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Marketers - what's in your toolbox?

There will always be debate over which tools will best serve marketing efforts. Wordpress for blogging, Facebook for networking building; the list goes on and on. As I find myself in the crux of these discussions more and more (most recently I attend OMMA Social in New York) my answer is always the same: there isn’t just one tool that can do it all. Sure there are technologies that market themselves as all-you-need solutions: “Wordpress is not just a blogging platform it’s more … ”. “Twitter should be the core of your social marketing strategy”.

The fact is, all these tools are very integral to your marketing mix, but none of them is a silver bullet. Today, marketers must leverage multiple technologies and best practices to get the job done right. The companies who are reaping the greatest benefit are the ones who take advantage of a full toolbox to engage with their audiences from all directions.

So, make sure you have a diverse set of social tools and you’re set, right? WRONG!
Today’s marketing role comes with a very different definition than it did ten years ago. Social media and digital marketing have changed not only the way we operate, but how we evaluate the effectiveness in reaching our audiences. The integration of social media has become a crucial component to any successful marketing campaign – blogging, Twitter accounts, Facebook pages, Wikipedia – and there are many great platforms to help manage these important activities.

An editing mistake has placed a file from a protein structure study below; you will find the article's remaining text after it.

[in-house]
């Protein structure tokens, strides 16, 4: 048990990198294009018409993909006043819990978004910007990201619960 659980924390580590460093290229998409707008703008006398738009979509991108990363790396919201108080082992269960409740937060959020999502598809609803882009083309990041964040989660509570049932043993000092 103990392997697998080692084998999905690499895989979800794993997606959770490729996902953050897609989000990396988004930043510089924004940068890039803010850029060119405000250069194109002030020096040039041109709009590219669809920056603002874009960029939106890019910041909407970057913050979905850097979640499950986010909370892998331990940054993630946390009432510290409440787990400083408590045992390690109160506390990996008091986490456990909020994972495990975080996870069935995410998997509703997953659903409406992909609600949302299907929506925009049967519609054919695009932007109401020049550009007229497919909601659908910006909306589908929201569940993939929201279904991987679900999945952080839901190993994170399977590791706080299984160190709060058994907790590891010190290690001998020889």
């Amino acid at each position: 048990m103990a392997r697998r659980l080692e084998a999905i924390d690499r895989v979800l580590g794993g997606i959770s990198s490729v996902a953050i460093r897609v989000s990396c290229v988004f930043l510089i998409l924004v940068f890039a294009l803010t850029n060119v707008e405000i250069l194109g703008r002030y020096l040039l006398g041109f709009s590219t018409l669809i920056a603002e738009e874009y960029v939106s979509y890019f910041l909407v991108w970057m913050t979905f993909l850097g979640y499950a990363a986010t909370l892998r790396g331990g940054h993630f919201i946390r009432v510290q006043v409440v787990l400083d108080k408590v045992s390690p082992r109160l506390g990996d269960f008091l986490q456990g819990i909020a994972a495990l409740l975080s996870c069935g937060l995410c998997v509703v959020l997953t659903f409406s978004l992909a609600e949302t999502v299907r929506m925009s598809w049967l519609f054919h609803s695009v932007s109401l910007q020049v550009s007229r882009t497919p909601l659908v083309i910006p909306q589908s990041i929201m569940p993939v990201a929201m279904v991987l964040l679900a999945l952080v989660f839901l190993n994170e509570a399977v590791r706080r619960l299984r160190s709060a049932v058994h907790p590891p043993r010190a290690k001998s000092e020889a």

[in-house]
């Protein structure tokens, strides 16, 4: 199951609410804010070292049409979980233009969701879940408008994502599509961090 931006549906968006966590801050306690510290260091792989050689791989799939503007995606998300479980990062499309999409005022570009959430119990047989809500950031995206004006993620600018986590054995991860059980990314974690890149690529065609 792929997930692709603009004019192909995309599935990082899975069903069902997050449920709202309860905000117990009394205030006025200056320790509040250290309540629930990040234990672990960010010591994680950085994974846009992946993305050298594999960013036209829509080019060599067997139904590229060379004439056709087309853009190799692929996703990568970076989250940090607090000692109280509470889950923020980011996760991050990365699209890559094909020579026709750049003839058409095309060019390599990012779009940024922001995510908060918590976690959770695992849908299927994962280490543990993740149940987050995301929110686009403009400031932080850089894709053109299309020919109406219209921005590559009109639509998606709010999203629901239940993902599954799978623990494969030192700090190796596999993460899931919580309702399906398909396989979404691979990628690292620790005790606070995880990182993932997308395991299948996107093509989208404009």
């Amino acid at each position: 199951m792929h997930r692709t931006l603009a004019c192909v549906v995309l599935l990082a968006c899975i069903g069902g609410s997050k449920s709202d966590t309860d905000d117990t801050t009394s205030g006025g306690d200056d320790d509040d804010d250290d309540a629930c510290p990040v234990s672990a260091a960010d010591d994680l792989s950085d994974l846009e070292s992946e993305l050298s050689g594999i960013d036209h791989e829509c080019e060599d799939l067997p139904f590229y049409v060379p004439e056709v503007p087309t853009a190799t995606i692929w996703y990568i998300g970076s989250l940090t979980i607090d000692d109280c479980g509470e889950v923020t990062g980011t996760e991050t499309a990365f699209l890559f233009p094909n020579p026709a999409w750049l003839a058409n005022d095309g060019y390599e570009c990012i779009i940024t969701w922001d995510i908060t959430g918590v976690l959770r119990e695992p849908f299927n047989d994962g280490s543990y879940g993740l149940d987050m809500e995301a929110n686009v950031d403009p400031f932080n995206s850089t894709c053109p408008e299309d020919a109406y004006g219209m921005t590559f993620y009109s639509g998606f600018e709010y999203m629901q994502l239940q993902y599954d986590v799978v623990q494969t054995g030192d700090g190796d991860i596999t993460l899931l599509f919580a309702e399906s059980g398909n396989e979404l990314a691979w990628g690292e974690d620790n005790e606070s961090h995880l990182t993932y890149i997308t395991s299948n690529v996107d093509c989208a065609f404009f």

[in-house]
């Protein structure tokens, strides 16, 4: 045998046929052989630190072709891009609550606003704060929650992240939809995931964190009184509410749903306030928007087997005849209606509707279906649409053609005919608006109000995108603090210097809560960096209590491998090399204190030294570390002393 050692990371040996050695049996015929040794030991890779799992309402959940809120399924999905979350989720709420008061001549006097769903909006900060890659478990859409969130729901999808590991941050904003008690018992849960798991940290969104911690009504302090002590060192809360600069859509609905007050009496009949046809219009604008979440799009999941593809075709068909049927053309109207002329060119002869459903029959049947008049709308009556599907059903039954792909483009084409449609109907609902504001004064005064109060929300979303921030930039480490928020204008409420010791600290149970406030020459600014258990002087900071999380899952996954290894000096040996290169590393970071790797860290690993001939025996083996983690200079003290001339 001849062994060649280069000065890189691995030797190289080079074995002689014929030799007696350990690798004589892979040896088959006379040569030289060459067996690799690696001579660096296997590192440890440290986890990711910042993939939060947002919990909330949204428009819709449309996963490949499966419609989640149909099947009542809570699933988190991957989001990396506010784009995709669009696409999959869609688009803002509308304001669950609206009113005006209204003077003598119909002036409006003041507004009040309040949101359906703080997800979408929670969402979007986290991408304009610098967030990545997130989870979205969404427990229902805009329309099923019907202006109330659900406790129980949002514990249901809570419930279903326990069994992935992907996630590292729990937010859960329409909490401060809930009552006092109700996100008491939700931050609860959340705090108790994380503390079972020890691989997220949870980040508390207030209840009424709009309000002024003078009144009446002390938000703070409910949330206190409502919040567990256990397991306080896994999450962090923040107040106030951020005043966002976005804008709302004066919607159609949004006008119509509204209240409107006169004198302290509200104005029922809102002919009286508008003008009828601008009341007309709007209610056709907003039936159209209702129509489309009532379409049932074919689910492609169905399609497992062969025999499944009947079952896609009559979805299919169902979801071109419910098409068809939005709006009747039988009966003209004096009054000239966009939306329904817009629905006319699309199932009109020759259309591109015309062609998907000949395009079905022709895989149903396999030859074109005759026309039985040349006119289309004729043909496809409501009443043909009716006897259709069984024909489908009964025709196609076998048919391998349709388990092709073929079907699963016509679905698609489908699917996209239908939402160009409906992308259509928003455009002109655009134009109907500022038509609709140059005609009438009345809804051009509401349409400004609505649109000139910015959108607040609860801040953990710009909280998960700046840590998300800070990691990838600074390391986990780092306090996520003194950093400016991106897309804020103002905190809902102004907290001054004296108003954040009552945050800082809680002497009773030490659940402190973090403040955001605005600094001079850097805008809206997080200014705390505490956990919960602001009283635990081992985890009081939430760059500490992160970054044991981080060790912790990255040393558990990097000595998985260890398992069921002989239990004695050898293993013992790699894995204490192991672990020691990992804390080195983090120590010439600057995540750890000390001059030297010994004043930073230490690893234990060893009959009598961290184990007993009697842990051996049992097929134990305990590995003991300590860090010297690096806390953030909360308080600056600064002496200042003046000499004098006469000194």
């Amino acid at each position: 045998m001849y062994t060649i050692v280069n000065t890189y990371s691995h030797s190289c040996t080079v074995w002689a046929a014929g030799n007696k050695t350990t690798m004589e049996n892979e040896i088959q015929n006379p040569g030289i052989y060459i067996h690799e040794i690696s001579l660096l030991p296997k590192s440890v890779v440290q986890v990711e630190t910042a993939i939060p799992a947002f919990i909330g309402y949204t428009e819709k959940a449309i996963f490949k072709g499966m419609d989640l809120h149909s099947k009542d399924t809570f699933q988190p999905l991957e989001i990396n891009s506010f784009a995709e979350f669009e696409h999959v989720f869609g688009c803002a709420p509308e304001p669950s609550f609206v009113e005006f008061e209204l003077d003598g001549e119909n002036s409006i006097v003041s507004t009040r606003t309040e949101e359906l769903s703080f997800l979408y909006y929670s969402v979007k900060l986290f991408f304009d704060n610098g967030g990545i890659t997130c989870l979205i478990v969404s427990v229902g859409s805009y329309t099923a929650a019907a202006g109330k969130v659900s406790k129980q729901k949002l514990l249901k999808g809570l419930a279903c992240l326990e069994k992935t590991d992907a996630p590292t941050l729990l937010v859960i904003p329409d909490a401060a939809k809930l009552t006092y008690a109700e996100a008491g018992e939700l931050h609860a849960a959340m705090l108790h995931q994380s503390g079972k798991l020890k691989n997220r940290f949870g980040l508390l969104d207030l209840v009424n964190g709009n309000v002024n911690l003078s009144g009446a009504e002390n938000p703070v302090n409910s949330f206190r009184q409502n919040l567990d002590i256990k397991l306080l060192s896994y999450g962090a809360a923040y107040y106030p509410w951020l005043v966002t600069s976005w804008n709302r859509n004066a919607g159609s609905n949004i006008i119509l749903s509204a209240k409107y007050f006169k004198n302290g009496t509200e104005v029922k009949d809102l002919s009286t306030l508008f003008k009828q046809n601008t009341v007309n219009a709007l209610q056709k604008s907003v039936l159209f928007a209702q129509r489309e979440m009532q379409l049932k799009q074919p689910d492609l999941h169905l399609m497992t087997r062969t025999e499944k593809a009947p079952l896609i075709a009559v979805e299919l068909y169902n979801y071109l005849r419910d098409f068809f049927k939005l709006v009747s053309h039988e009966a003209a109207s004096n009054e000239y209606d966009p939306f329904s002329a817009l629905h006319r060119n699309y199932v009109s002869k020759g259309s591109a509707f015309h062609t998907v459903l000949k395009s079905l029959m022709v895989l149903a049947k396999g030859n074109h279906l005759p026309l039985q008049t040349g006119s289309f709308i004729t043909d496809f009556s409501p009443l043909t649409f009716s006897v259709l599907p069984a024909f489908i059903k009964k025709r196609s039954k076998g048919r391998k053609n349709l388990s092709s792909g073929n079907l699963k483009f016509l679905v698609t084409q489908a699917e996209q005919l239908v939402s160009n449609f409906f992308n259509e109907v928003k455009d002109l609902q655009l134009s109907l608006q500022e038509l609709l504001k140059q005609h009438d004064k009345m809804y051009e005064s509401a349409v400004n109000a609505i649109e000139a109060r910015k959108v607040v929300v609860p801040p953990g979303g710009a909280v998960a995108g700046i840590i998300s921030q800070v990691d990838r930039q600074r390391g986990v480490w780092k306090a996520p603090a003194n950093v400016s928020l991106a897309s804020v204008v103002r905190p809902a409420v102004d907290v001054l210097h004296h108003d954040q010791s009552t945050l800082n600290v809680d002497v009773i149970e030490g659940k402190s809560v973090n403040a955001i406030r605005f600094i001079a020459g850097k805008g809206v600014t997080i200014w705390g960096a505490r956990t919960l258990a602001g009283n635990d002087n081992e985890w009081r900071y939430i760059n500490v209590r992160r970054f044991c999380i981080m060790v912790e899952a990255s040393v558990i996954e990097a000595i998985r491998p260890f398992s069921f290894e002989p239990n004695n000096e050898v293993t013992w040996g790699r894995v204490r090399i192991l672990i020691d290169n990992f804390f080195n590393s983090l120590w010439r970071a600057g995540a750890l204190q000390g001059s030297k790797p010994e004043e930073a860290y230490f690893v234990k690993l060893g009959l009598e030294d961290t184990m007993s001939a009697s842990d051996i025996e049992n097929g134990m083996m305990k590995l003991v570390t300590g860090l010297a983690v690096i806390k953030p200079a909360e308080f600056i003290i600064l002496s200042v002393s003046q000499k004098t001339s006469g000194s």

When engaging in social media, many marketers assume that if their website incorporates these various components – user generated content, message boards, blogs, user profiles, social networks and streaming content – they are equipped with all the necessary tools to engage their audience. This isn’t enough. Marketers must find a way to get their message heard using these mediums in a new way.

It’s time to turn up the volume on your social marketing campaigns. It’s time to pull Drupal out of the toolbox and use social publishing as the glue that binds the other channels together.

With Drupal, a marketer can do more than just turn these social media channels on. Drupal lets marketers take conversations and content already being developed by their audiences through these mediums – Twitter streams, blog discussions, Facebook fan pages – and effectively turn them into fine tuned channels for true brand recognition and management. All of these channels can be difficult to manage, each with their own learning curve to maintain and monitor.

As marketers are focused on building targeted audiences and social communities, a social publishing platform like Drupal Gardens, in particular, can make it easy to quickly build microsites for launching a new product, a campaign or event, or forming a community site. More so, these sites can easily be integrated with your social channels for a seamless and controlled campaign with all the various components working in union together.

At OMMA Social it was heartening to hear so many young digital marketers say they already had Drupal in their toolbox or at least recognized it as a critical part of the mix. I’m confident that enthusiasm will spread.

If you haven’t already, check out Drupal Gardens to see why it should be a surefire component in your toolbox. Or you can join me on the Acquia webinar Microsites for Marketers tomorrow, Thursday the 16th at 1 pm EST. (link to registration)

Comments

Posted on by metaltoad (not verified).

If Drupal is acting as social glue, it would be interesting to look at the social networks it is most tightly coupled with. I know that with the fbconnect module and the easy to implement Social Plugins Facebook is pretty well covered. With Feed Aggregator built into core, and the easy to build Twitter Widgets, Twitter is also handled.

What other social networks have you need a demand for and/or what do you think Drupal integrates with most easily?